Friday, July 6, 2012
Thank you for coming to the Poetry Friday round-up! Today Summer Poetry Swap folks are graciously allowing me to share a few of their poems. I think one of the greatest things about this swap is the fact that we all know each other. You're not swapping with a stranger; you're sending a gift to a poetry friend.
by Violet Nesdoly
“I have jars and jars and jars of rocks
and shells in my studio.” ~Katya Czaja
Soapstone and sandstone
I fill all my pockets
and carry a bag.
schist, mica and flint
in rust, white or yellow
smooth, banded or glint.
quartz and feldspar—
hurry them home
to my rock collect jar.
Tiger’s eyes, unakites
agates and shales
dream of their middle-earth
Listen. Be still.
You might hear the rocks talk.
jade, pumice and tuff…
I can’t stop collecting
I’ve never enough!
for Andi Sibley, early July, 2012
An Alphabet for Bilbo Baggins
by Linda Baie
Dragon-slayer, Eagle-friend. Frightened Gollum-
Hobbit Instinct-Jesting, Kindly,
Loving Mystery, Naïve, Outlandish.
Quiet Rivendell Shaped Tolkien
Until Valiant Words Xtreme,
Here's one that Diane Mayr sent to Joy Acey:
If you're like other children,
you are prone to telling untruths.
Please, consider carefully
the repercussions of a
hastily devised falsehood.
Black or white, big or little,
a lie can cause your nose
to grow--oh Lord, yes it can!
A little sprout becomes
a leafy limb. A leafy limb
becomes a tree with you
at the end of it. It's true!
I swear! Hay fever season is
the worst--that won't be snot
dripping down, it'll be sap.
When you sneeze, oh, oh, oh,
how the splinters will fly!
And I swear--this really,
and woodpeckers will come
check you out! Would I lie?
Here's one from Joy to me. It was inspired by a photo of Shaolin monks standing on their heads:
by Joy Acey
Flip me over.
Stand me on my head
so I may see the world
From this true view
let me notice
all the lowly and the small
and the not so very BIG at all.
I offer praise
for the brown ant,
the pillbug, the centipede,
working for the food they need.
for the anole, the vole,
the long earth worm
each doing a good turn.
Blood rushes to my head.
I will not fall, so I may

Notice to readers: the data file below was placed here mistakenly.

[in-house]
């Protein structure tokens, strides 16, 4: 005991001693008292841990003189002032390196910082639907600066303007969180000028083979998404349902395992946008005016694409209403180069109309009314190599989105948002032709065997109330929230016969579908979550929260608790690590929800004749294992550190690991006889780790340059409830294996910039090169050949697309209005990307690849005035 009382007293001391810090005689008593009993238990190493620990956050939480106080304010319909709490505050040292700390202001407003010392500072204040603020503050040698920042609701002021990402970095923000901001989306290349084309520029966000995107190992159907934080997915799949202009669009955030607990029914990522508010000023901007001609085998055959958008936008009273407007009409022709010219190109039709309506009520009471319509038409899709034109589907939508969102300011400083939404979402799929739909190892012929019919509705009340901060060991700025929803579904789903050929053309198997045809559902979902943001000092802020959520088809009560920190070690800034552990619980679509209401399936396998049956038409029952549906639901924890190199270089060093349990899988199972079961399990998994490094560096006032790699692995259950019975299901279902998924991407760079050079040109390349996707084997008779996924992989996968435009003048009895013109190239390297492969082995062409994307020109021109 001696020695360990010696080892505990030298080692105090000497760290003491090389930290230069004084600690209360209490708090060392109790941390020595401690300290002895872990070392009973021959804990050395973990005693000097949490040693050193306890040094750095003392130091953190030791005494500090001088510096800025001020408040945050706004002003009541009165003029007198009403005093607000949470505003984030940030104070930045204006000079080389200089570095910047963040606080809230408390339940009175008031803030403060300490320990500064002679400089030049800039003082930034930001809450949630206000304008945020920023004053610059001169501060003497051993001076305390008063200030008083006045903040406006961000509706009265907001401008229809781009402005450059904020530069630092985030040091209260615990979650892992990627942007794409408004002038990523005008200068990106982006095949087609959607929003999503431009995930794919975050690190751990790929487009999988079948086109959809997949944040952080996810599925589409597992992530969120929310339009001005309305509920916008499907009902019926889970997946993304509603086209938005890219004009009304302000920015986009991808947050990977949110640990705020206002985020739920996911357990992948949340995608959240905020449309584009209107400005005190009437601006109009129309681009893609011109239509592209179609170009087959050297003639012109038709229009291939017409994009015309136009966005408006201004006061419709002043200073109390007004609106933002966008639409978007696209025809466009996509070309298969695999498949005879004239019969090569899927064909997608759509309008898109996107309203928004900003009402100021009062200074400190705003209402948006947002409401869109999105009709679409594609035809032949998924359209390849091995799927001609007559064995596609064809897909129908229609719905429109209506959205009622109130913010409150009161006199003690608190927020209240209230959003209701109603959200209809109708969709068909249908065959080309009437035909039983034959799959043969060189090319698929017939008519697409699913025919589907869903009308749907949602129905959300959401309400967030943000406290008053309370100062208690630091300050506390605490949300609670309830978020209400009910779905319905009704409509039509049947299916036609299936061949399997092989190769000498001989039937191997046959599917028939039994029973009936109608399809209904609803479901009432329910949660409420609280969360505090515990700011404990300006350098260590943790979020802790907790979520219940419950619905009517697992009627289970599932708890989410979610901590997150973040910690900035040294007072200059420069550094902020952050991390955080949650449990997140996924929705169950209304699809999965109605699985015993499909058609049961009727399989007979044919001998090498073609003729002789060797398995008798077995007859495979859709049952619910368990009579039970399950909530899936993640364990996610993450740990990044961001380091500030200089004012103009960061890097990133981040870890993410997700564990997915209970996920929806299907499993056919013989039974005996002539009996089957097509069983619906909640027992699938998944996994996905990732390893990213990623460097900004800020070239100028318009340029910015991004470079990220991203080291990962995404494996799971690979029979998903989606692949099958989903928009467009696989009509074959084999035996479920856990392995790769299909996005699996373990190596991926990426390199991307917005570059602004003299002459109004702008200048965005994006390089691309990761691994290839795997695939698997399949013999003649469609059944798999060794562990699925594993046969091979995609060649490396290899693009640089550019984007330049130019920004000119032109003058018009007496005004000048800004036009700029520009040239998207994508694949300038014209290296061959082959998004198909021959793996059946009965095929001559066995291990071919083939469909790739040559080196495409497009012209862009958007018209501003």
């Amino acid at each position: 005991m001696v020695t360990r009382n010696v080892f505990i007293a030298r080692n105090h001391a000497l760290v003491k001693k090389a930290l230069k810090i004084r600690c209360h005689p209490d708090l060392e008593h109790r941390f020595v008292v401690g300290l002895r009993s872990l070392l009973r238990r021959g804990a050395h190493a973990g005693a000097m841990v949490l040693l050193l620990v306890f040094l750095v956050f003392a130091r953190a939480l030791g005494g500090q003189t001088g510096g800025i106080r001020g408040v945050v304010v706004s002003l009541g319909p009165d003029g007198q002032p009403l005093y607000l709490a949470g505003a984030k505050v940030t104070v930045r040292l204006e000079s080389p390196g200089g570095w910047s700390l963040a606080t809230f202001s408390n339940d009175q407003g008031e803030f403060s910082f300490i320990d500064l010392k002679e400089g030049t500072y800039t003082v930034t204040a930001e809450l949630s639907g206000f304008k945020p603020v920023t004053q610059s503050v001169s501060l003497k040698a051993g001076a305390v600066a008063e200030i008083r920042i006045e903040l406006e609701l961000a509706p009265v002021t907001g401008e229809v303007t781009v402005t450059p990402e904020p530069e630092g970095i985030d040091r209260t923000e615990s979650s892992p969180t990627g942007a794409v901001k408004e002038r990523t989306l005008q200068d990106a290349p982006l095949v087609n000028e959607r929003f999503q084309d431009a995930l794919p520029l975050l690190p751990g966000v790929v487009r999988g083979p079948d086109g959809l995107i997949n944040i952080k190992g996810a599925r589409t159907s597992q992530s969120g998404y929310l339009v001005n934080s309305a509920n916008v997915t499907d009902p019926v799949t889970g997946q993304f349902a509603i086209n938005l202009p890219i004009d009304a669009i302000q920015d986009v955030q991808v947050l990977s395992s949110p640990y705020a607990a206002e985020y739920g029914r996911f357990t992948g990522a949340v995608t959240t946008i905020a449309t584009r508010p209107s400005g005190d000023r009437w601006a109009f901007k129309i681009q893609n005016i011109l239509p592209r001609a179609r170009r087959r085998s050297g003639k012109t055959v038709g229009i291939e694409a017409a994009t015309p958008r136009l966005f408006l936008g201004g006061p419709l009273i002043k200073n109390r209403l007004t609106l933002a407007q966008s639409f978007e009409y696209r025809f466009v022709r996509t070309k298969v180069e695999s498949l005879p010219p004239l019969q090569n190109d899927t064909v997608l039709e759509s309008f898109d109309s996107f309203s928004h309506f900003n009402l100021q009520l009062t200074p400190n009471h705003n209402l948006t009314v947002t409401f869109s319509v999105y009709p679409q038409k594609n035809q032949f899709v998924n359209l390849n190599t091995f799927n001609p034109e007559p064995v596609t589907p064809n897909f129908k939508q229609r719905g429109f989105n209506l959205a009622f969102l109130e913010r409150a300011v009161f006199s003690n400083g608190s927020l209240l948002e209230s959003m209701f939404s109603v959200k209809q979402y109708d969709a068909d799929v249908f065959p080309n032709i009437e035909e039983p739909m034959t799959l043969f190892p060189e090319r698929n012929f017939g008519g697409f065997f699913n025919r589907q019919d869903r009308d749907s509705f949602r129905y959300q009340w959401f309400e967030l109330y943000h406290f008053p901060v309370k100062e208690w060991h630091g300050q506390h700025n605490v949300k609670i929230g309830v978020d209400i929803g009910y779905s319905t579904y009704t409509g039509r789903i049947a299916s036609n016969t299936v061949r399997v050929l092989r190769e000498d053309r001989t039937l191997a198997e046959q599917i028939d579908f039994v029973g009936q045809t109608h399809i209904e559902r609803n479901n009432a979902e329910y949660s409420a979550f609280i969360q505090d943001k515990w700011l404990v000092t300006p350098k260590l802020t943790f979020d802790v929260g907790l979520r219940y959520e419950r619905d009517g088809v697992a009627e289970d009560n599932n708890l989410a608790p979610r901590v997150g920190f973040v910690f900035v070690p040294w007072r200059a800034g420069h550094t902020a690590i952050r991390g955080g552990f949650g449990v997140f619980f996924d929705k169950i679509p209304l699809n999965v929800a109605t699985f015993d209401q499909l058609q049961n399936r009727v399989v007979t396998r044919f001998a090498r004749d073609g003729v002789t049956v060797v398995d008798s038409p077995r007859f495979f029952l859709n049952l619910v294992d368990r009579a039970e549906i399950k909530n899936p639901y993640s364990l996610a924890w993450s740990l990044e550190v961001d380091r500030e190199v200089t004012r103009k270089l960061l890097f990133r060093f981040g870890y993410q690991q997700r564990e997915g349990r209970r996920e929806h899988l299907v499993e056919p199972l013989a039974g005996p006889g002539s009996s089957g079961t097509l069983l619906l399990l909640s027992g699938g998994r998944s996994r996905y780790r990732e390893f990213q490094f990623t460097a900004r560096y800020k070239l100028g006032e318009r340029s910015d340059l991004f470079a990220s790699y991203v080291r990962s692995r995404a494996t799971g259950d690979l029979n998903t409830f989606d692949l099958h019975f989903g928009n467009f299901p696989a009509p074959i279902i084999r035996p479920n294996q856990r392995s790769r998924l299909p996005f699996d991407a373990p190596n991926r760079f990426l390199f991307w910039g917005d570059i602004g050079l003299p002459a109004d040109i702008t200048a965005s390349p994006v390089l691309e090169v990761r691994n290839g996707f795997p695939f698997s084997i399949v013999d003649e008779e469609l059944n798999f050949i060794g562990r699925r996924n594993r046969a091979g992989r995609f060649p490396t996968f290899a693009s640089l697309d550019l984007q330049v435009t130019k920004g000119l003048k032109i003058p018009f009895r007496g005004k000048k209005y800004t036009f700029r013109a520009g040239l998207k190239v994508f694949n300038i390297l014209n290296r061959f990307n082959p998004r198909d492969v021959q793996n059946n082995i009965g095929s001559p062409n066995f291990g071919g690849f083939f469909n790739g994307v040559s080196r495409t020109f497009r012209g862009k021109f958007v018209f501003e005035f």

give thanks to be alive
to see it all.
I am heading to Baltimore for another post-op with my son, but I will round up the comments before and after. (By the way, when I was typing the previous sentence, at first I wrote "poet-op" instead of "post-op." Now what would a "poet-op" be? Hmmm...)
Donna at Mainely Write shares an original poem: "Two Rainbows and the Moon".
At The Poem Farm, Amy LV has a poem about people-as-seashells and also the new slideshow to go with "More Than a Number."
Linda at TeacherDance is excited to share something of an old family diary and a poem clipping inside.
Congratulations to Karin on her new blog, Still in Awe :-) For her first Poetry Friday, she's posted an original poem in honor of next Tuesday's All-Star Game and its anniversary of a great baseball moment.
Joy gives us a poem using onomatopoeia today with another picture of her visit to the Peruvian Rainforest.
At A Year of Reading, Mary Lee is thinking about last week's storm and how life turns on a dime.
At Author Amok, Laura shares an interview with author Joseph Smith, whose home town did not have its own public library. So he started one himself. She's also including "Library Poem" by Julia Donaldson, a children's poet laureate in the U.K. (where she's heading on Tuesday! Lucky!)
Laurie Purdie Salas is in with a poem from Doug Cushman's new collection, Pigmares and this week's train-inspired 15 Words or Less poems. (Plenty of time to still join in!)
Renee at No Water River is also sharing the video for Amy Ludwig VanDerwater and Barry Lane's song "More Than a Number."
Liz at Growing Wild brings us an original poem about the sun.
Robyn at Read, Write, Howl offers a summer afternoon poem by Eavan Boland.
Debbie Diller has An "If" for Girls by Elizabeth Lincoln Otis.
Heidi is in today with a poem by Anne Sexton that took her by painful surprise. (She sent me a great poem this morning that I will share with my next Poetry Swap post!)
At Random Noodling, Diane has Ekphrasis Part II, with an original poem.
Kurious Kitty shares "The Unwritten" by W.S. Merwin, and, Kurious K's Kwotes' quote is by Merwin, too!
Over at The Write Sisters, Diane has several small poems from The Sea and the Honeycomb: A Book of Tiny Poems, a book from several decades ago.
Ruth offers The Mower to the Glow-Worms by Andrew Marvell.
At A Teaching Life, Tara has a poem of advice and beginnings.
My sympathies to Carol, who unexpectedly lost her dog, Jack, this week. She shares a poem on the subject.
Linda Kulp visits an old friend, Randall Jarrell's The Bat Poet.
Elaine at Wild Rose Reader brings us an original memoir poem titled "A Home for the Seasons."
Janet Squires's poetry book selection is "What's for dinner?: quirky, squirmy poems from the animal world" written by Katherine B. Hauth and illustrated by David Clark.
Violet's offering today is a cinquain called "Beach Days."
At GottaBook, Greg has a bunch of stuff, including news, a fib, and a link to the very cool 12th issue of the fib review. Good luck with your packing, Greg!
Books4Learning shares poems from Dinothesaurus by Douglas Florian.